A GIS-based early warning tool for pavement deterioration due to unusually heavy truck loads

dc.contributor.advisorMachemehl, Randy B.
dc.creatorLi, Tianxin, M.S. in Engineering
dc.date.accessioned2018-02-07T20:44:54Z
dc.date.available2018-02-07T20:44:54Z
dc.date.created2017-12
dc.date.issued2018-01-25
dc.date.submittedDecember 2017
dc.date.updated2018-02-07T20:44:55Z
dc.description.abstractBudget from transportation agencies cannot meet the increasing requirements of pavement maintenance. Preventative pavement maintenance is accepted as a more cost-effective way to keep pavement in an acceptable level with less investment, compared to the reactive pavement maintenance. Traffic information, especially that about heavy truck trips, can help agencies to determine when and how to take preventative pavement maintenance. Two types of unusually heavy truck trips, associated with energy extraction (oil and gas) and urban development activities, were analyzed in this study. Their equivalent single axile loads (ESALs) were then mapped to the network. In addition, existing pavement condition, measuring by ride score, one of the common indexes of Pavement Serviceability, was considered into the model. A new index, ESALs divided by ride score, was introduced to reflect the priority of pavement maintenance of the network influenced by the unusually heavy truck trips. A GIS-Based model, automating the process of analysis by employing the Python Toolbox and online ArcGIS Add-in, was developed. Results include the maps and Excel tables to help agencies understand the priority of pavement maintenance of the network in terms of ESALs and current pavement condition.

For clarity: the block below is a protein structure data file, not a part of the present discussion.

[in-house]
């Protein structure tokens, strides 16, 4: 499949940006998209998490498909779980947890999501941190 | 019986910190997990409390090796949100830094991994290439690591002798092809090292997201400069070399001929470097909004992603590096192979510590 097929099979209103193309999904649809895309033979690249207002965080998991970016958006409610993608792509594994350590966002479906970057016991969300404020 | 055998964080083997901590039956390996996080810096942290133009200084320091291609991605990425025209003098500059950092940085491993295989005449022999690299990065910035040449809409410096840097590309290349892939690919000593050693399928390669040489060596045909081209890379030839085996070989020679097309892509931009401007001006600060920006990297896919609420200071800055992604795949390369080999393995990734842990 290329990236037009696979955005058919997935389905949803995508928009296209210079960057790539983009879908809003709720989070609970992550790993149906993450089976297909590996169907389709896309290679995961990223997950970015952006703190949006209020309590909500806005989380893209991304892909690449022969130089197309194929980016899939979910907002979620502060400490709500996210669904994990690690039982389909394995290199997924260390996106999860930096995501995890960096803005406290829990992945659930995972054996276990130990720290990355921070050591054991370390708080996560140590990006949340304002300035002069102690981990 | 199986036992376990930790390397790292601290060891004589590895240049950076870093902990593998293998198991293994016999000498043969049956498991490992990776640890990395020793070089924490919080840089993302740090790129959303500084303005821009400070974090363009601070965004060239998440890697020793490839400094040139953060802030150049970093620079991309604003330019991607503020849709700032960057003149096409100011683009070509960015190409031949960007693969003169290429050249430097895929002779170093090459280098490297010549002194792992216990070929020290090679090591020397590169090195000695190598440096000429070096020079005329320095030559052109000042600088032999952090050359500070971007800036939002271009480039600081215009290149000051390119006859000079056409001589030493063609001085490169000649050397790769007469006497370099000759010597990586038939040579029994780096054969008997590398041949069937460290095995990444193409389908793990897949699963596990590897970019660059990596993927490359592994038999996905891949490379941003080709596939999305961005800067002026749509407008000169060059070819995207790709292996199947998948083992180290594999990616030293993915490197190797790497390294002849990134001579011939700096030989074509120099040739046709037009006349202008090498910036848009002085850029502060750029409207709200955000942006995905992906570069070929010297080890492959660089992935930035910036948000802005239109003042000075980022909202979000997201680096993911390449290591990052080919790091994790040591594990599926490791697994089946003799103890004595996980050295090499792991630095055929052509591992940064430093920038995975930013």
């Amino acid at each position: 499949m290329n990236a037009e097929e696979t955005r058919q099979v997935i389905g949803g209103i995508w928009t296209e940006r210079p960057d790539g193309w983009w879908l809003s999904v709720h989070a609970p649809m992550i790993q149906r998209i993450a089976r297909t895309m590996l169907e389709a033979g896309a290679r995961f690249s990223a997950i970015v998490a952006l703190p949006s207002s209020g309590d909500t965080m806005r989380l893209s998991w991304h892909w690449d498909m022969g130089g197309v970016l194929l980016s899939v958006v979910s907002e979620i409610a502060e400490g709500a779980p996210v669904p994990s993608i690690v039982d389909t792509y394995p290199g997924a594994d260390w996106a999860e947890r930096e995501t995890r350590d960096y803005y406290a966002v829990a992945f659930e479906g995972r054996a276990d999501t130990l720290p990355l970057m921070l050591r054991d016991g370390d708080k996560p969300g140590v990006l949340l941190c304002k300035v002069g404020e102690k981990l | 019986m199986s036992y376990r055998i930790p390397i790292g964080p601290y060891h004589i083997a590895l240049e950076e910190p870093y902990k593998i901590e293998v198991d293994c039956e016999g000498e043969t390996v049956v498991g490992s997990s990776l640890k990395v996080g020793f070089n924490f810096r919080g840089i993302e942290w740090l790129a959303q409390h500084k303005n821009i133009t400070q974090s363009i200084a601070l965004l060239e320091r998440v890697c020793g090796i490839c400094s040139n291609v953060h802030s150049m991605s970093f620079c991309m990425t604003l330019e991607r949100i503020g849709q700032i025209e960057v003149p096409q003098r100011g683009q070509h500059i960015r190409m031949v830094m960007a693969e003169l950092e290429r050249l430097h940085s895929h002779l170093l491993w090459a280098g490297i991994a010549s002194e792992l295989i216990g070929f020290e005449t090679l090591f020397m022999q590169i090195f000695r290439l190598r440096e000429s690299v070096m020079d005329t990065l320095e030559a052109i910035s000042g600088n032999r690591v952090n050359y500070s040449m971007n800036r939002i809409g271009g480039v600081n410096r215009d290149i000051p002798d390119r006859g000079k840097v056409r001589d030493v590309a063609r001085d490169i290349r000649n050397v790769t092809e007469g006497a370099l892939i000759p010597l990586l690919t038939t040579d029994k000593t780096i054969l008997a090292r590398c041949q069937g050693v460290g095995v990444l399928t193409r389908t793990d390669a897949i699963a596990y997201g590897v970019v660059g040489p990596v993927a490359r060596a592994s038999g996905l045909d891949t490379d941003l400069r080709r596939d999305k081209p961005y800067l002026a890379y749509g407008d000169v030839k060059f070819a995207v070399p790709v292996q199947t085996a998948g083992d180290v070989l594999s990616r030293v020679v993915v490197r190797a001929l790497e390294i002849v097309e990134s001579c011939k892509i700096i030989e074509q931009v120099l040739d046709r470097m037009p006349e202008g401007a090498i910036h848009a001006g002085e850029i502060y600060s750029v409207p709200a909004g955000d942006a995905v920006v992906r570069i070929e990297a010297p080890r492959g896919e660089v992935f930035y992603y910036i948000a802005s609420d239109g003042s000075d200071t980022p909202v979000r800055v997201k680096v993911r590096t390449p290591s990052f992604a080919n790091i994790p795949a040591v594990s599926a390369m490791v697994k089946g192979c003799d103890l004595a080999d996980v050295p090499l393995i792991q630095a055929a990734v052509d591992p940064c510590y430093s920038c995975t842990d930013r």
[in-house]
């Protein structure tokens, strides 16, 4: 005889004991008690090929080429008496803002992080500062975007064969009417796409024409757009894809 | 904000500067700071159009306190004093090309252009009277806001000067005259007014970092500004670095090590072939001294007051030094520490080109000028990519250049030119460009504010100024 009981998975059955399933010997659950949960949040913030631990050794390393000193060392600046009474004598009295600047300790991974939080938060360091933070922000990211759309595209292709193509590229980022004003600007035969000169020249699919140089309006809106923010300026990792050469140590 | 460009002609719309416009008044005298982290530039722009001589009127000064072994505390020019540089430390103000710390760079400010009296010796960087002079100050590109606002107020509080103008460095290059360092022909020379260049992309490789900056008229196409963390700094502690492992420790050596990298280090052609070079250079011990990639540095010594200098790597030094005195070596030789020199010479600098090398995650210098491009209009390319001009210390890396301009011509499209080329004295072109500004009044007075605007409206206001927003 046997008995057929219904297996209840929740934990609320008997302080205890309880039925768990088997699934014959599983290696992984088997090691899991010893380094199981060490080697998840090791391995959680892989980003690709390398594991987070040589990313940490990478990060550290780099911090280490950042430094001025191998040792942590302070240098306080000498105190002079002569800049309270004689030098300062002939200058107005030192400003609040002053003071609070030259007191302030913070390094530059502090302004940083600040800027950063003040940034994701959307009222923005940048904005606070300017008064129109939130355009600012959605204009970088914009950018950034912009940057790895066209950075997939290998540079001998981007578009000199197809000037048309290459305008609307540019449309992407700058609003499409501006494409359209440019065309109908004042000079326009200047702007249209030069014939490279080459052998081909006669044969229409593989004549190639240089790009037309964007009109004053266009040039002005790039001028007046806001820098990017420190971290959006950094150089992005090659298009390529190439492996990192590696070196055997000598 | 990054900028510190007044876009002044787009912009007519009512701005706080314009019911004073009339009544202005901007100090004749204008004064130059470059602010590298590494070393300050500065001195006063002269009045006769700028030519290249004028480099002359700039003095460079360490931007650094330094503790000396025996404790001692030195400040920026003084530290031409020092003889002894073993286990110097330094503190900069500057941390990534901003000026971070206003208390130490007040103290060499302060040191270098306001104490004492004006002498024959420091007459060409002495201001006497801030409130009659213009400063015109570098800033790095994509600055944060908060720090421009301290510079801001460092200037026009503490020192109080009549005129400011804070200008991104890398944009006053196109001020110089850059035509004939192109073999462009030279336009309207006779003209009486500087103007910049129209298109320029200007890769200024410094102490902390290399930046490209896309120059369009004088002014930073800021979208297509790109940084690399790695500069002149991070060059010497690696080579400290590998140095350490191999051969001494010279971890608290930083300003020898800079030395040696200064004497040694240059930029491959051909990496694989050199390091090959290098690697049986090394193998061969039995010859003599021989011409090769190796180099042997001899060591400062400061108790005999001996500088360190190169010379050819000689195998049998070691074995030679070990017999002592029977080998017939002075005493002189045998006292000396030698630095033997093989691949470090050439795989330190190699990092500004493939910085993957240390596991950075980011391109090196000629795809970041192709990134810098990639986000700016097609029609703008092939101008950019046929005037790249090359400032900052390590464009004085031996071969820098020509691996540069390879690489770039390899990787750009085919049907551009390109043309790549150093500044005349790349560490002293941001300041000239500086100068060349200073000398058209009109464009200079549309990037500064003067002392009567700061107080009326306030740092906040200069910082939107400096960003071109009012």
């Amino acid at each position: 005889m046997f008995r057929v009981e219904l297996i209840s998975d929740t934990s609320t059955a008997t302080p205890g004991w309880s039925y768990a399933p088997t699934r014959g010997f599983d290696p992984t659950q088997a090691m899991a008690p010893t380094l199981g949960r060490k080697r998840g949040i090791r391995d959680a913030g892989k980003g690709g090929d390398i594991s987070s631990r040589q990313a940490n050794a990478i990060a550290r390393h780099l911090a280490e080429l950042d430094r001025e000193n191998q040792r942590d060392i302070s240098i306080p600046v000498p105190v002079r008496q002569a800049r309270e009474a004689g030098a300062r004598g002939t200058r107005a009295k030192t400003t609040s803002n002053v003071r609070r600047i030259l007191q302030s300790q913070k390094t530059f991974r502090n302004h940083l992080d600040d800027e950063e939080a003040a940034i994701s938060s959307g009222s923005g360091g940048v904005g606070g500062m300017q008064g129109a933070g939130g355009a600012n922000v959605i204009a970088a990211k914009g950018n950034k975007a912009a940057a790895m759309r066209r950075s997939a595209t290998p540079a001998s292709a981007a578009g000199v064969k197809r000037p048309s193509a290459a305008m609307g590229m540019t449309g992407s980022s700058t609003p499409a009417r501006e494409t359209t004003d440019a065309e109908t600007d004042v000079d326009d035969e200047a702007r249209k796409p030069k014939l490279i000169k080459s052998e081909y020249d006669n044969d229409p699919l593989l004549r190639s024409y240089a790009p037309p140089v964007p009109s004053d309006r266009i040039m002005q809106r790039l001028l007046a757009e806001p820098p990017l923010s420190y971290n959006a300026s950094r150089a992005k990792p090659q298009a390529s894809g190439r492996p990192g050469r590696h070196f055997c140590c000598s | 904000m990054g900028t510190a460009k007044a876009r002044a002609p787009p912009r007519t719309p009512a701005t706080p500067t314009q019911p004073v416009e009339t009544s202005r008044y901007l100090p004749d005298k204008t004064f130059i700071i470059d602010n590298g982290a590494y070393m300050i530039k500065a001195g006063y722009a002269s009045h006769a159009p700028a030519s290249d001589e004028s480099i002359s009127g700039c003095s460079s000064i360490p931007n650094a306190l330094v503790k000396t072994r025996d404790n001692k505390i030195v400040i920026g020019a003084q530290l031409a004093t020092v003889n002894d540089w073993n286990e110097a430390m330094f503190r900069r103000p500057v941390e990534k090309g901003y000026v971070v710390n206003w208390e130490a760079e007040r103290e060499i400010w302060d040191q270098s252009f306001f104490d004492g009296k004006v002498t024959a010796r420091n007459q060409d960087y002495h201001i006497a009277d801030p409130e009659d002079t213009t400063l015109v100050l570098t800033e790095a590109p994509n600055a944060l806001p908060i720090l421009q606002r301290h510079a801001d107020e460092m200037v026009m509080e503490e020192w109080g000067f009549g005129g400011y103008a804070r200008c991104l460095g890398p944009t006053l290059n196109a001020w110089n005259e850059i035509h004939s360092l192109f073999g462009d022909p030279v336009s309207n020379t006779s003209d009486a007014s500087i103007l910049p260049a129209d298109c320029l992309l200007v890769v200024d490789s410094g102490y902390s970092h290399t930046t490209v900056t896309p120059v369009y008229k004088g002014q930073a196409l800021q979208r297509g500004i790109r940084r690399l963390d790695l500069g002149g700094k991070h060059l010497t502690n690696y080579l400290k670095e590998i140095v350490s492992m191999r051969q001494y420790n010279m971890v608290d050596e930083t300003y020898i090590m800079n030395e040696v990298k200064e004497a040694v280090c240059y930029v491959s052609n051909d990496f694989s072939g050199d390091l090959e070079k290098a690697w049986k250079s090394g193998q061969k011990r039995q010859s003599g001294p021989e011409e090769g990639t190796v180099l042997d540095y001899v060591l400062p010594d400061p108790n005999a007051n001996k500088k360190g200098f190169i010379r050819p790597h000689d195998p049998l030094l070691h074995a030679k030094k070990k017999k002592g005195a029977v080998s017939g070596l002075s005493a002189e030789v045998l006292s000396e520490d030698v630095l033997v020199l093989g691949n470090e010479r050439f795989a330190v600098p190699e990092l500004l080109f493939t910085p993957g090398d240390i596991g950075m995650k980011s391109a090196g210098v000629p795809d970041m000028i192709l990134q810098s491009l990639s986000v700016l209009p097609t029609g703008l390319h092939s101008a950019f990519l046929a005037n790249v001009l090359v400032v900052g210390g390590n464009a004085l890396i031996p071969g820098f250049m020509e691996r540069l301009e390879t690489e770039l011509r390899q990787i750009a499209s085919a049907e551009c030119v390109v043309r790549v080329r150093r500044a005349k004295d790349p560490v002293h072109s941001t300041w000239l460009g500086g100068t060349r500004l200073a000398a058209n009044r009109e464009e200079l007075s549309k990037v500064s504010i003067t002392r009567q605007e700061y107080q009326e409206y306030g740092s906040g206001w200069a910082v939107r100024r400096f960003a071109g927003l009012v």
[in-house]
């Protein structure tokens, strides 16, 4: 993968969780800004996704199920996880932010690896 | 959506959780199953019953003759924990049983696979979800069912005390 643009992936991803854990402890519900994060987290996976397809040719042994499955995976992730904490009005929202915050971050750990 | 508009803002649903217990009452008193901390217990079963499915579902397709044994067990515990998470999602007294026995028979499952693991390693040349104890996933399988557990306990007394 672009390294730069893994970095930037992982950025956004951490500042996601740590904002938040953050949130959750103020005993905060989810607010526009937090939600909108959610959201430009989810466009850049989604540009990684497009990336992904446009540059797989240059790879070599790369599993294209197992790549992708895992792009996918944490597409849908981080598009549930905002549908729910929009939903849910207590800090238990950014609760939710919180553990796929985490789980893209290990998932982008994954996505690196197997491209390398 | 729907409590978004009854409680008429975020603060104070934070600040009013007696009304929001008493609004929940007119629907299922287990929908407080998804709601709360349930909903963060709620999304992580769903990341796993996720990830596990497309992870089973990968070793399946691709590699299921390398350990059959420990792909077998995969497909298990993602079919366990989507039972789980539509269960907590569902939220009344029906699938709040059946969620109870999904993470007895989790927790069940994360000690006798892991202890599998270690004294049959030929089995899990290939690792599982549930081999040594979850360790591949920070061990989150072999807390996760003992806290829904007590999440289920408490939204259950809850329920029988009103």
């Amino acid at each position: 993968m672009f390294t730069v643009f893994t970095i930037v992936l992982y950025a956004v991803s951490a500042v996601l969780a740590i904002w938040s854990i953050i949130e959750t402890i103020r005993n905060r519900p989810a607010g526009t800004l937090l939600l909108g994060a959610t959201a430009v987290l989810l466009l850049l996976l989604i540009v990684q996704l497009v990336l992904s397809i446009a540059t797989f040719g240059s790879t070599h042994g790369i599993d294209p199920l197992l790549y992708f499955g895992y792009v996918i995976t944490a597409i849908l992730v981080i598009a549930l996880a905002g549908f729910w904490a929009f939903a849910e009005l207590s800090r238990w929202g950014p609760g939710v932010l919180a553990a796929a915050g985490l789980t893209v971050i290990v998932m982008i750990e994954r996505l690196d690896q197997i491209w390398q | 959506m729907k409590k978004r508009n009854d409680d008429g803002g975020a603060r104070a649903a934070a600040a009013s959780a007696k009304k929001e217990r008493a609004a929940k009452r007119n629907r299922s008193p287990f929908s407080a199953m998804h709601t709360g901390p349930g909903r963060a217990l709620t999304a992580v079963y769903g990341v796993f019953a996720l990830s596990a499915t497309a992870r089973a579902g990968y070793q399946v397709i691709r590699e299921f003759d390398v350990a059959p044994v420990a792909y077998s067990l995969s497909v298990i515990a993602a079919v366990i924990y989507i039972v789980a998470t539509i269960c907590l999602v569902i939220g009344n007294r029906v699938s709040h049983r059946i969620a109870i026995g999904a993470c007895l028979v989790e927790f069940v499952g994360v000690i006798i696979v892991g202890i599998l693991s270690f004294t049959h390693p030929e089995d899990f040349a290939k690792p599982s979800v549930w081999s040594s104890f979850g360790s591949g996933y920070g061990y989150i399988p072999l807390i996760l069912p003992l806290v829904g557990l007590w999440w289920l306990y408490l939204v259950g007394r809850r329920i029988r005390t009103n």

dc.description.departmentCivil, Architectural, and Environmental Engineering
dc.format.mimetypeapplication/pdf
dc.identifierdoi:10.15781/T2V40KG3Z
dc.identifier.urihttp://hdl.handle.net/2152/63562
dc.language.isoen
dc.subjectGIS
dc.subjectESALs
dc.subjectEquivalent single axile loads
dc.subjectPavement
dc.subjectHeavy trucks
dc.subjectPavement deterioration
dc.subjectGIS-based tools
dc.titleA GIS-based early warning tool for pavement deterioration due to unusually heavy truck loads
dc.typeThesis
dc.type.materialtext
thesis.degree.departmentCivil, Architectural, and Environmental Engineering
thesis.degree.disciplineCivil Engineering
thesis.degree.grantorThe University of Texas at Austin
thesis.degree.levelMasters
thesis.degree.nameMaster of Science in Engineering
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